Paul and his married sister lost their parents. In order to obtain Paul’s inheritance, his brother-in-law sought to betray him to the persecutors. Paul fled to the Theban desert as a young man during the persecution of Decius and Valerianus around AD 250.
He lived in the mountains of this desert in a cave near a clear spring and a palm tree, the leaves of which provided him with raiment and the fruit of which provided him with his only source of food until he was 43 years old; when a raven started bringing him half a loaf of bread daily. He would remain in that cave for the rest of his life, almost a hundred years.
Paul of Thebes is known to posterity because around the year 342, Anthony the Great was told in a dream about the older hermit’s existence, and went to find him. Jerome related that Anthony the Great and Paul met when the latter was aged 113. They conversed with each other for one day and one night. The Synaxarium shows each saint inviting the other to bless and break the bread, as a token of honor. St. Paul held one side, putting the other side into the hands of Father Anthony, and soon the bread broke through the middle and each took his part. When Anthony next visited him, Paul was dead. Anthony clothed him in a tunic which was a present from Athanasius of Alexandria and buried him, with two lions helping to dig the grave. More Paul of Thebes
THE NEW TESTAMENT TRINITY, CIRCA 1890
7 x 8.75 inches
Trinity. The Christian doctrine of the Trinity holds that God is three consubstantial persons, or hypostases—the Father, the Son (Jesus Christ), and the Holy Spirit—as “one God in three Divine Persons”. The three persons are distinct, yet are one “substance, essence or nature”. In this context, a “nature” is what one is, whereas a “person” is who one is.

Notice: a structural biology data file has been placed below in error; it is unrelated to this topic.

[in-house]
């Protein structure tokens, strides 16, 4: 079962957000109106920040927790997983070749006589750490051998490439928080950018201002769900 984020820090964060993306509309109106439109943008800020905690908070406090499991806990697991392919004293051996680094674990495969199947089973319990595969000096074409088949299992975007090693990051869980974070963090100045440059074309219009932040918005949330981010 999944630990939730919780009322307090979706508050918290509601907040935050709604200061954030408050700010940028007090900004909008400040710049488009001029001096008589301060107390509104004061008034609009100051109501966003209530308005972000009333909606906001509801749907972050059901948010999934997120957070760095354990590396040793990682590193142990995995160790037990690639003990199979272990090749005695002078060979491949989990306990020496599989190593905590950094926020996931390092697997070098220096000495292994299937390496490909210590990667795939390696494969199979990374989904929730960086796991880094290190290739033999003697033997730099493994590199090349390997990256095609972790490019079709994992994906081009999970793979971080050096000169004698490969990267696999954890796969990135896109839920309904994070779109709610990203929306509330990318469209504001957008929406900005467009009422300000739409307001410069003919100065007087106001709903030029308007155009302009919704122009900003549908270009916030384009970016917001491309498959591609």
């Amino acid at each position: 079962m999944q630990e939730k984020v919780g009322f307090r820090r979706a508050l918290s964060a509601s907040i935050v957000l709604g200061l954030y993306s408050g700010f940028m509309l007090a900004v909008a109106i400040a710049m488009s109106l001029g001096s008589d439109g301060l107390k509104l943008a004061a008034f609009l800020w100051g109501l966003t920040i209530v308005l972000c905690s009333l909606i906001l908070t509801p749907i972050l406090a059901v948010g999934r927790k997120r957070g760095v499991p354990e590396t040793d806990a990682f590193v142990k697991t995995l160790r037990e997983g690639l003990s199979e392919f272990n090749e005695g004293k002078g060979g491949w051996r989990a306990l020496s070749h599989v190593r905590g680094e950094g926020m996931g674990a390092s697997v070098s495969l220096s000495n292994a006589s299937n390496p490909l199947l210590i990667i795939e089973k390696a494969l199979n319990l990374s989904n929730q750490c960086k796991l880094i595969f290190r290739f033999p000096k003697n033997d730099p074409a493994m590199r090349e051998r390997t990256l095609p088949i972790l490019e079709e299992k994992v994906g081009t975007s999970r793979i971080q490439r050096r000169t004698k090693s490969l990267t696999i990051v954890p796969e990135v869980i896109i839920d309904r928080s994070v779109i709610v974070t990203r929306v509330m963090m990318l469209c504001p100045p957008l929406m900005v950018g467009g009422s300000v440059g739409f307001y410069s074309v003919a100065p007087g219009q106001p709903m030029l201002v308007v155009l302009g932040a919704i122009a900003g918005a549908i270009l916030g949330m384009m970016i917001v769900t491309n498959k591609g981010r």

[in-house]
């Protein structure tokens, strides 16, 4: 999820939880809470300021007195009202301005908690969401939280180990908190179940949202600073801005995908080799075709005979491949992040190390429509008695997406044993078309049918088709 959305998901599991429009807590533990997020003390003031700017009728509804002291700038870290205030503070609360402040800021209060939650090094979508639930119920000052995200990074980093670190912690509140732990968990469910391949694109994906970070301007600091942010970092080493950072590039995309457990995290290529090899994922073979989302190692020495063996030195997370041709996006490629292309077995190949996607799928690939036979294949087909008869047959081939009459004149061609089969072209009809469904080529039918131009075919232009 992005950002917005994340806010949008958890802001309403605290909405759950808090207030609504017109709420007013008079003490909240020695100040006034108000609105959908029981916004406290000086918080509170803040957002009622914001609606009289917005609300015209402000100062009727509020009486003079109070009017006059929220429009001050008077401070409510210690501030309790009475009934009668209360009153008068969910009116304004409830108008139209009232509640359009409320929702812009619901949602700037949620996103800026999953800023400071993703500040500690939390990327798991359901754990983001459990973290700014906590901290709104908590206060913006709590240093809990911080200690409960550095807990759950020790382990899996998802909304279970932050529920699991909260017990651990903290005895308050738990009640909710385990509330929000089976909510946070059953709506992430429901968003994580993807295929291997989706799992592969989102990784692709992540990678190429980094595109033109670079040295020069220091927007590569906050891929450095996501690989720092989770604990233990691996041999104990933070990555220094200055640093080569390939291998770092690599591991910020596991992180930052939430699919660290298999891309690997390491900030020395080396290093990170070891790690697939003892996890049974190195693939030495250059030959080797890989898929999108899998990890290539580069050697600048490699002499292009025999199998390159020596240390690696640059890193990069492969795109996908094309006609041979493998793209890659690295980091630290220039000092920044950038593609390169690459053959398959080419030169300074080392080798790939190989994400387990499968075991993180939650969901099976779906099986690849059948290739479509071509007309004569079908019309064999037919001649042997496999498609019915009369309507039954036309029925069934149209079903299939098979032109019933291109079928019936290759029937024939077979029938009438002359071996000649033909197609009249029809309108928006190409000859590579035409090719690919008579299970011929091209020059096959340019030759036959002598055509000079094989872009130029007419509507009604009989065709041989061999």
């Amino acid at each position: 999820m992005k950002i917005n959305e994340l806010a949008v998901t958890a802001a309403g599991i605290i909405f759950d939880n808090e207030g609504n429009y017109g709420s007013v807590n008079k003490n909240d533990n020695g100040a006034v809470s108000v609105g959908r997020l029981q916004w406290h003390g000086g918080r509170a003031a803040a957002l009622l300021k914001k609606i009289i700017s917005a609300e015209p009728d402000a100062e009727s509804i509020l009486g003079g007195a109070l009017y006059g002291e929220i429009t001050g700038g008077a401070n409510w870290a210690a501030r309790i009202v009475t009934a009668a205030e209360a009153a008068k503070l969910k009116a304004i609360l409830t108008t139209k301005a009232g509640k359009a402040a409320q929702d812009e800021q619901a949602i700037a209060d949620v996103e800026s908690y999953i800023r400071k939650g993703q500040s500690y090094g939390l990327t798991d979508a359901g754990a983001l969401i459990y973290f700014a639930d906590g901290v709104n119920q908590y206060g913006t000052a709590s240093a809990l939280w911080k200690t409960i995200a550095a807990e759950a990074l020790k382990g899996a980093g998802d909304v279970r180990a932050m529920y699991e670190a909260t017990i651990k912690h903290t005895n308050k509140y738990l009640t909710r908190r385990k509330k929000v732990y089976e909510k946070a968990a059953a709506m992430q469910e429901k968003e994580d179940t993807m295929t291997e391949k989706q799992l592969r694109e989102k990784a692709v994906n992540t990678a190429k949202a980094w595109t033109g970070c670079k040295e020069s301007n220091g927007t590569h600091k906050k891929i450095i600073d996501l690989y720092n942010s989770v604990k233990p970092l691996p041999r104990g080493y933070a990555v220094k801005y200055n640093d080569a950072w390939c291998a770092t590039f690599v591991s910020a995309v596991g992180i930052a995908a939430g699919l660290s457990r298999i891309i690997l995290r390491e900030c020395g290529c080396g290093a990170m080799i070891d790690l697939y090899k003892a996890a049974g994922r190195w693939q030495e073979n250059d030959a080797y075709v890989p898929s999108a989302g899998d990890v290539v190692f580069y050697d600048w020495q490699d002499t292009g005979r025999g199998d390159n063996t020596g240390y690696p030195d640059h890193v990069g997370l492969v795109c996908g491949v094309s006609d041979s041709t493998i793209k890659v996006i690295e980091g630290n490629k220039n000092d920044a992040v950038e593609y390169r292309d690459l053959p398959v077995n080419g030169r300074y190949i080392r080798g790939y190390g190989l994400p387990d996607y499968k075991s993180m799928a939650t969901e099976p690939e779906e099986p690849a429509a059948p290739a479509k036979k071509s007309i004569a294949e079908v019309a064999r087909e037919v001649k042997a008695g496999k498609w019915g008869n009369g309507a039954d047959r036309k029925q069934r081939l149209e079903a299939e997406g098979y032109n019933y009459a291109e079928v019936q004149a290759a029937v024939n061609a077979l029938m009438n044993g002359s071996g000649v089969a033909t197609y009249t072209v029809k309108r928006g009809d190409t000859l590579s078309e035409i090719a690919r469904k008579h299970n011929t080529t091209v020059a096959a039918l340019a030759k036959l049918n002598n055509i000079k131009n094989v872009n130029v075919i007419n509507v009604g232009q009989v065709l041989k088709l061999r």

According to this central mystery of most Christian faiths, there is only one God in three persons: while distinct from one another in their relations of origin (as the Fourth Lateran Council declared, “it is the Father who generates, the Son who is begotten, and the Holy Spirit who proceeds”) and in their relations with one another, they are stated to be one in all else, co-equal, co-eternal and consubstantial, and each is God, whole and entire”. More Trinity
THE HOLY VENERABLE MARY AND SAINT CONSTANTINE, CIRCA 1890
9 x 7.5 inches.
Colourfully painted on an intricately incised field. Christ delivers a blessing at top. Probably a wedding gift to the newlyweds named Mary and Constantine.
Constantine the Great (27 February c. 272 AD – 22 May 337 AD), also known as Constantine I or Saint Constantine, was a Roman Emperor from 306 to 337 AD. His father became Caesar, the deputy emperor in the west, in 293 AD. Constantine rose through the ranks to become a military tribune under the emperors Diocletian and Galerius. In 305, Constantius was raised to the rank of Augustus, senior western emperor, and Constantine was recalled west to campaign under his father in Britannia. Acclaimed as emperor after his father’s death in 306 AD. Constantine emerged victorious in a series of civil wars against the emperors Maxentius and Licinius to become sole ruler of both the west and eastern Empires by 324 AD.
As emperor, Constantine enacted many administrative, financial, social, and military reforms to strengthen the empire. The government was restructured and civil and military authority separated. The first Roman emperor to claim conversion to Christianity, Constantine played an influential role in the proclamation of the Edict of Milan in 313, which decreed tolerance for Christianity in the empire. He called the First Council of Nicaea in 325, at which the Nicene Creed was adopted by Christians.
He built a new imperial residence at Byzantium and renamed the city Constantinople after himself. It would later become the capital of the Empire for over one thousand years. His more immediate political legacy was that, in leaving the empire to his sons. His reputation flourished during the lifetime of his children and centuries after his reign. The medieval church upheld him as a paragon of virtue while secular rulers invoked him as a prototype, a point of reference, and the symbol of imperial legitimacy and identity. Critics portrayed him as a tyrant. Trends in modern and recent scholarship attempted to balance the extremes of previous scholarship.
Constantine is a significant figure in the history of Christianity. The Church of the Holy Sepulchre, built on his orders at the purported site of Jesus’ tomb in Jerusalem, became the holiest place in Christendom. More Constantine
Simone Martini (Italian, Siena, active by 1315–died 1344 Avignon)
Saint Andrew, ca. 1326
Tempera on wood, gold ground
22 1/2 x 14 7/8 in. (57.2 x 37.8 cm)
The Metropolitan Museum of Art
Andrew the Apostle (from the early 1st century – mid to late 1st century AD), also known as Saint Andrew was a Christian Apostle and the brother of Saint Peter.